In House Exchange vs Hosted Exchange Mail Services:

I think we have a bit of new math problem here. 

Okay so I spent 10 grand for a server.  But it’s a HyperV box that is running several servers, not just one.

I sure didn’t spend $15,000 for server, Exchange and blackberry licenses.  Dude, the Blackberry license is now free, and someone should be shot for not looking at SBS 2008.

There are times that hosted stuff makes sense and then there are those times that the cloud vendors are trying WAY too hard and not asking if there’s a key business app that needs an on premises mail server.

Bottom line it’s NEVER this easy of a numbers game.  Don’t be fooled by the hype.


In House Hosted
Fixed Costs
Server Hardware $10,000.00 $0.00
Server Software Licensing $5,000.00 $0.00
Exchange Enterprise Software $5,000.00 $0.00
Blackberry Server Software $5,000.00 $0.00
Consultant to Install Software $2,000.00 $0.00
Total Fixed Costs $27,000.00 $0.00
Monthly Costs
Exchange Cost per User (monthly) $0.00 $8.95
Consultant for Maintenance/Upgrades $200.00 $0.00
Total Monthly Costs over Year (Based on 10 users) $2,400.00 $1,074.00
Total for First Year $29,400.00 $1,074.00

5 Responses to In House Exchange vs Hosted Exchange Mail Services

  1. Vlad Mazek says:

    While their numbers are skewed a little (I don’t know anyone that manages a server for less than $300/mo) the in-house Exchange solution just doesn’t make sense financially.

    You know I love you Susan! 🙂

    This is why consultants are flocking to the cloud, yes if you try hard enough and you’re lucky that the business has some sort of outdated LOB or requirement to have the server in house (“We always email CAD files back and forth!!!!”) it’s hard out there to build a business the way it was back in the day.

    Bandwidth + price = hosting.


  2. Joe Raby says:

    I can’t tell if our prices are just too low, or if this is flagrantly untrue of IT pricing, and we’re just in the average.

    “Bandwidth + price = hosting”

    As Susan says, it’s never that simple.

    Sure, you could contract everything out to third parties….you know, like American manufacturing. How’s that going again?

  3. Dean says:


    If you take their $2,000 figure for “Consultant to install software” and use say $100 an hour for a fee, that comes to 20 hours. With your experience with SBS 2008 can a person install it and config it and test it with the highest quality in 20 hours ? Include setting up and configuring the hardware ( including peripherals like backup drives ) in that time.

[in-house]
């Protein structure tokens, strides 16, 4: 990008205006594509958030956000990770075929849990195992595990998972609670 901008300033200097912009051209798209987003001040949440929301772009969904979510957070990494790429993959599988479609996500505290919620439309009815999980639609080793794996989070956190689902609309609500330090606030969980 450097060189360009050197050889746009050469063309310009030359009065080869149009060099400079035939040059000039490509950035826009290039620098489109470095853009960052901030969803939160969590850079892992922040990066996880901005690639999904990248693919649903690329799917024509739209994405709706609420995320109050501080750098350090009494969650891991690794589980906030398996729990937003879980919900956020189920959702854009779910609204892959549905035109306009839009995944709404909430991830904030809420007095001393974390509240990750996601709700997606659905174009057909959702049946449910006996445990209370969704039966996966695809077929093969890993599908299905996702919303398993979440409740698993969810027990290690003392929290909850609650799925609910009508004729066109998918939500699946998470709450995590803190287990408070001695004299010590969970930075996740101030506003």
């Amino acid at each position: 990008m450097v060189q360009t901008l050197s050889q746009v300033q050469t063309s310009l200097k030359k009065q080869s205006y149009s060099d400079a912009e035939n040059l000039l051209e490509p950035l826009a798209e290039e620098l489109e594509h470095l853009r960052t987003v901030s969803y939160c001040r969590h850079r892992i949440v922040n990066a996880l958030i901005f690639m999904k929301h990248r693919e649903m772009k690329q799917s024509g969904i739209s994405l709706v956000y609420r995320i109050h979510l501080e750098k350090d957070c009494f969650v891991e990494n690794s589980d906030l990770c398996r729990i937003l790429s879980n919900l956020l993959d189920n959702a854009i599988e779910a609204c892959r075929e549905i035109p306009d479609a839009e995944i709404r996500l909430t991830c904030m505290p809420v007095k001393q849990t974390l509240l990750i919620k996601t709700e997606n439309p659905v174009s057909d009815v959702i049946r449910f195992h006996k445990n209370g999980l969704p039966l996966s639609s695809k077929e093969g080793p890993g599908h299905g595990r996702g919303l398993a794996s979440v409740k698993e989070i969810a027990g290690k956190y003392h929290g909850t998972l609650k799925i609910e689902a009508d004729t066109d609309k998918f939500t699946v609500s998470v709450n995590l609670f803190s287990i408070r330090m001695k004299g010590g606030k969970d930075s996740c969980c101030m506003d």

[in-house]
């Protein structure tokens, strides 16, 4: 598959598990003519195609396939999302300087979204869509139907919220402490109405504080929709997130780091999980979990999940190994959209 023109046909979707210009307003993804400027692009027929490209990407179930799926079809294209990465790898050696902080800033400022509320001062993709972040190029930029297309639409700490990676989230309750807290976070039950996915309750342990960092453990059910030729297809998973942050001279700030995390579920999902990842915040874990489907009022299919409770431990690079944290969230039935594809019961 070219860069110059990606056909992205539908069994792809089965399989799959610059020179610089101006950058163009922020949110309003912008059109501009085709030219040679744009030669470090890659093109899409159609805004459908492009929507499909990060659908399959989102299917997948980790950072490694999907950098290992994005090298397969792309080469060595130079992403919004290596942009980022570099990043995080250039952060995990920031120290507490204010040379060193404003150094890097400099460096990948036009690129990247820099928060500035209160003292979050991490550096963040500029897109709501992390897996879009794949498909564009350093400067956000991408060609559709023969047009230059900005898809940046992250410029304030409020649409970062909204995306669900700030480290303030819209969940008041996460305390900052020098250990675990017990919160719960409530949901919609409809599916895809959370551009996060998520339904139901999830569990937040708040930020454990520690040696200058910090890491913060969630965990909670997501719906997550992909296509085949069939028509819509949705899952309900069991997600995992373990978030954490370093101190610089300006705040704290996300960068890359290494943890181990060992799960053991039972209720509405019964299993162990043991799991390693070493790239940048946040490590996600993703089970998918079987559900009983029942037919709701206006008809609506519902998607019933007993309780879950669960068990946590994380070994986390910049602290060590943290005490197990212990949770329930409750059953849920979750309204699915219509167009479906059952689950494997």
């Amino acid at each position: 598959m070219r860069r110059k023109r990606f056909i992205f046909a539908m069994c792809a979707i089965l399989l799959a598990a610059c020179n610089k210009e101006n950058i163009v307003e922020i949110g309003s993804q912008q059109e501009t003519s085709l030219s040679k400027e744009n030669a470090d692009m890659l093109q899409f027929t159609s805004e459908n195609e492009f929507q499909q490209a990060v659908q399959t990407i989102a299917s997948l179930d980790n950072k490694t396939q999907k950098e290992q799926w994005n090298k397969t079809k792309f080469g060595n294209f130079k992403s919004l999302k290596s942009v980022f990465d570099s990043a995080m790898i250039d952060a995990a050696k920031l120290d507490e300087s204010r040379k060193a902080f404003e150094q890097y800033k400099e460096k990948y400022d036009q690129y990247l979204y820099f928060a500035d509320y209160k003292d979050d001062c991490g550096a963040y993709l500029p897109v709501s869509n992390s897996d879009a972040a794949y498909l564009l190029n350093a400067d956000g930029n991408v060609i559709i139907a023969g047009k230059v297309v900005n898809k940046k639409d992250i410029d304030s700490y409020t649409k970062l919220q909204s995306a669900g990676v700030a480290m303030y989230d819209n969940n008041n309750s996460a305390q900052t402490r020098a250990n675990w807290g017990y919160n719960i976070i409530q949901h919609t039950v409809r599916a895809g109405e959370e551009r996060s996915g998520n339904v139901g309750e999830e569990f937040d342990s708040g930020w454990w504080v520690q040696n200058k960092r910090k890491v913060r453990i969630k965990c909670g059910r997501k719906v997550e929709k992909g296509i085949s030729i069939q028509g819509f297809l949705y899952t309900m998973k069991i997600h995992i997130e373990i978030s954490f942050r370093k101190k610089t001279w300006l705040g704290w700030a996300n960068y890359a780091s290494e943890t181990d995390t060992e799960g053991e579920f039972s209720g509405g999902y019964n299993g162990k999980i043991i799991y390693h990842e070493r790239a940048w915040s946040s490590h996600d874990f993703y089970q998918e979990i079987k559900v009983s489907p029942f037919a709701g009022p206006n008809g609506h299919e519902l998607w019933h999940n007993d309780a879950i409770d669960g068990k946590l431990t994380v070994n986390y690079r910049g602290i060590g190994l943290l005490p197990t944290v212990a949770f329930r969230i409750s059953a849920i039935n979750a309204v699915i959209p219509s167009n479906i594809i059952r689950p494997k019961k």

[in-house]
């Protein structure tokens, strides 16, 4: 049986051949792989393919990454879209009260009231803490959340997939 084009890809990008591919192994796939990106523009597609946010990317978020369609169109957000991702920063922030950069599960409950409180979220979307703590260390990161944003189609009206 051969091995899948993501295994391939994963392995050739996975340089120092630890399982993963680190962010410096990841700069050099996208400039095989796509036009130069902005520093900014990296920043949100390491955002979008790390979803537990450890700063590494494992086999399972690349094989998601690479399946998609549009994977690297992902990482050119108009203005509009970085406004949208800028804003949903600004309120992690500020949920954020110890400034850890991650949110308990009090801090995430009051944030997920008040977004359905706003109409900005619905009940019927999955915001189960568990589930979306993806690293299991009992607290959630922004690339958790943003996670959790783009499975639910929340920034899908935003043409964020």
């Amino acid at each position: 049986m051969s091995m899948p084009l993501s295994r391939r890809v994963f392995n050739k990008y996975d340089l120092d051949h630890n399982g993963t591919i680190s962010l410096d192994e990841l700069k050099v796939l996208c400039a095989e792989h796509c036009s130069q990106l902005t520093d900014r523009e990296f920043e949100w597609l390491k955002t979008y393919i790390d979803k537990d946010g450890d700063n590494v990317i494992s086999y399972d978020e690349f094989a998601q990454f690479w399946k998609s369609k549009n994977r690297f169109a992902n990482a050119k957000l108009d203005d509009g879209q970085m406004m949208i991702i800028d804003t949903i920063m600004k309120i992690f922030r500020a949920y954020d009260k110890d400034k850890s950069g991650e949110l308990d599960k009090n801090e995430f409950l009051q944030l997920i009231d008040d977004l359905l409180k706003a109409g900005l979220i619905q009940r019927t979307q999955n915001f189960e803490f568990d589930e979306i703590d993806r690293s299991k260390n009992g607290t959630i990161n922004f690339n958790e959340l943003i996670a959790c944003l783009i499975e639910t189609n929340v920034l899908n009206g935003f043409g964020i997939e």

4. Joe Raby says:

    Are you talking about actually charging for the initial installation of SBS 2008 on the hardware?

    A customer would typically buy SBS 2008 on new hardware, pre-installed. An OEM, or even a small shop that’s building a custom box (a “system builder”) wouldn’t charge for installation, so why include that in the cost?

    20 hours is quite a bit of time, but $100/hour is a bit on the ridiculous side too.

  5. Dean says:


    I was just going by what they used as an example. They said “Consultant to install software” so I assume that they mean installing SBS 2008 from scratch. I used $100 an hour as a round figure.

    Personally, I never trusted OEM installs. They always change things from the Microsoft standards like NTFS permissions. If a machine is going in under my control it’s going to be loaded from scratch including making sure that the BIOS and all firmware are the latest versions and the BIOS settings have been checked as well as the latest Windows drivers have been downloaded before putting the install media into the drive. Then I follow my install document because there is no way that you can remember all the steps without one.